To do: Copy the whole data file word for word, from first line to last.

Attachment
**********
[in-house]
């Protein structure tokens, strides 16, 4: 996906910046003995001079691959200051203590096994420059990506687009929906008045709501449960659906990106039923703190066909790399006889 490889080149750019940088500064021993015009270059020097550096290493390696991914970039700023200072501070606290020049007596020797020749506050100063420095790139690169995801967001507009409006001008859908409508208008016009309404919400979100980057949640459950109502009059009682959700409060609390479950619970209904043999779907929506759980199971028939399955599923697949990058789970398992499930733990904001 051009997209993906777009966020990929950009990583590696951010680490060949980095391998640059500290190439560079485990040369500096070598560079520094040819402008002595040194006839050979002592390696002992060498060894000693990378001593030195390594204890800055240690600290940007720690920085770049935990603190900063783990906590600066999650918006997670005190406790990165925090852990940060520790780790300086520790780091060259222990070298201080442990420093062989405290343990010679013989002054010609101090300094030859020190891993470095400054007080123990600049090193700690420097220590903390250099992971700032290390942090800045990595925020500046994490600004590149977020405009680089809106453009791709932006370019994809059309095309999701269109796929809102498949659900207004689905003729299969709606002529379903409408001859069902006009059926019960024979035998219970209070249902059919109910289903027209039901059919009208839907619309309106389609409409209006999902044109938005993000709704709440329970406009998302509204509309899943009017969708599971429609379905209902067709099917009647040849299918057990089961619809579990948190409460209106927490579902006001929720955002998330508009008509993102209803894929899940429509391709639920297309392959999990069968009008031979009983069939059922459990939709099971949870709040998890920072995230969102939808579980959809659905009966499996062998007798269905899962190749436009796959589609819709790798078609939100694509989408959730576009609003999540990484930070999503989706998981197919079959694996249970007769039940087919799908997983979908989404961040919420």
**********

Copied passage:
[in-house]
């Protein structure tokens, strides 16, 4: 996906910046003995001079691959200051203590096994420059990506687009929906008045709501449960659906990106039923703190066909790399006889 490889080149750019940088500064021993015009270059020097550096290493390696991914970039700023200072501070606290020049007596020797020749506050100063420095790139690169995801967001507009409006001008859908409508208008016009309404919400979100980057949640459950109502009059009682959700409060609390479950619970209904043999779907929506759980199971028939399955599923697949990058789970398992499930733990904001 051009997209993906777009966020990929950009990583590696951010680490060949980095391998640059500290190439560079485990040369500096070598560079520094040819402008002595040194006839050979002592390696002992060498060894000693990378001593030195390594204890800055240690600290940007720690920085770049935990603190900063783990906590600066999650918006997670005190406790990165925090852990940060520790780790300086520790780091060259222990070298201080442990420093062989405290343990010679013989002054010609101090300094030859020190891993470095400054007080123990600049090193700690420097220590903390250099992971700032290390942090800045990595925020500046994490600004590149977020405009680089809106453009791709932006370019994809059309095309999701269109796929809102498949659900207004689905003729299969709606002529379903409408001859069902006009059926019960024979035998219970209070249902059919109910289903027209039901059919009208839907619309309106389609409409209006999902044109938005993000709704709440329970406009998302509204509309899943009017969708599971429609379905209902067709099917009647040849299918057990089961619809579990948190409460209106927490579902006001929720955002998330508009008509993102209803894929899940429509391709639920297309392959999990069968009008031979009983069939059922459990939709099971949870709040998890920072995230969102939808579980959809659905009966499996062998007798269905899962190749436009796959589609819709790798078609939100694509989408959730576009609003999540990484930070999503989706998981197919079959694996249970007769039940087919799908997983979908989404961040919420």